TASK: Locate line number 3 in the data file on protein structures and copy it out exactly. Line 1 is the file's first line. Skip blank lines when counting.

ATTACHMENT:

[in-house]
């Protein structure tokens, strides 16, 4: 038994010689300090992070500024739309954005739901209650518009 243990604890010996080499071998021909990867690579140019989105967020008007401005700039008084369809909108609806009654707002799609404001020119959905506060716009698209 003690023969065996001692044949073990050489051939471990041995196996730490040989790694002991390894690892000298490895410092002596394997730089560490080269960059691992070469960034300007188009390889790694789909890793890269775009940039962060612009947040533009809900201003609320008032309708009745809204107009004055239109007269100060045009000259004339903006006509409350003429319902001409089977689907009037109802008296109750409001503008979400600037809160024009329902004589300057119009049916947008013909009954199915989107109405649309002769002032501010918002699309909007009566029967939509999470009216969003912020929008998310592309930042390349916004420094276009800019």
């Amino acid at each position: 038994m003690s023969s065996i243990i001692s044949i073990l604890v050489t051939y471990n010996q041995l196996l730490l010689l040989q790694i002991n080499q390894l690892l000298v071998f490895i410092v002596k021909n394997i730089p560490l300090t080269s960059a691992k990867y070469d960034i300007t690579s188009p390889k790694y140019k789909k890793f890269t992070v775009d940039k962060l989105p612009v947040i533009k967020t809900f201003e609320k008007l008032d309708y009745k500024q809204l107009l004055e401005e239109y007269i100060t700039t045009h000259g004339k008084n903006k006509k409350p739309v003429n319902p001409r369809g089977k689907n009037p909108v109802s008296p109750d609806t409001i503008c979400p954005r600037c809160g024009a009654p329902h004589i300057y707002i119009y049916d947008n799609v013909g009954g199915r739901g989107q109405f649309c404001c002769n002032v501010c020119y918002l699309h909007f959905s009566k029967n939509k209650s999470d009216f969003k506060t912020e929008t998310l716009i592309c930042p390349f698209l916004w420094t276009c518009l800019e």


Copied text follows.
């Amino acid at each position: 038994m003690s023969s065996i243990i001692s044949i073990l604890v050489t051939y471990n010996q041995l196996l730490l010689l040989q790694i002991n080499q390894l690892l000298v071998f490895i410092v002596k021909n394997i730089p560490l300090t080269s960059a691992k990867y070469d960034i300007t690579s188009p390889k790694y140019k789909k890793f890269t992070v775009d940039k962060l989105p612009v947040i533009k967020t809900f201003e609320k008007l008032d309708y009745k500024q809204l107009l004055e401005e239109y007269i100060t700039t045009h000259g004339k008084n903006k006509k409350p739309v003429n319902p001409r369809g089977k689907n009037p909108v109802s008296p109750d609806t409001i503008c979400p954005r600037c809160g024009a009654p329902h004589i300057y707002i119009y049916d947008n799609v013909g009954g199915r739901g989107q109405f649309c404001c002769n002032v501010c020119y918002l699309h909007f959905s009566k029967n939509k209650s999470d009216f969003k506060t912020e929008t998310l716009i592309c930042p390349f698209l916004w420094t276009c518009l800019e």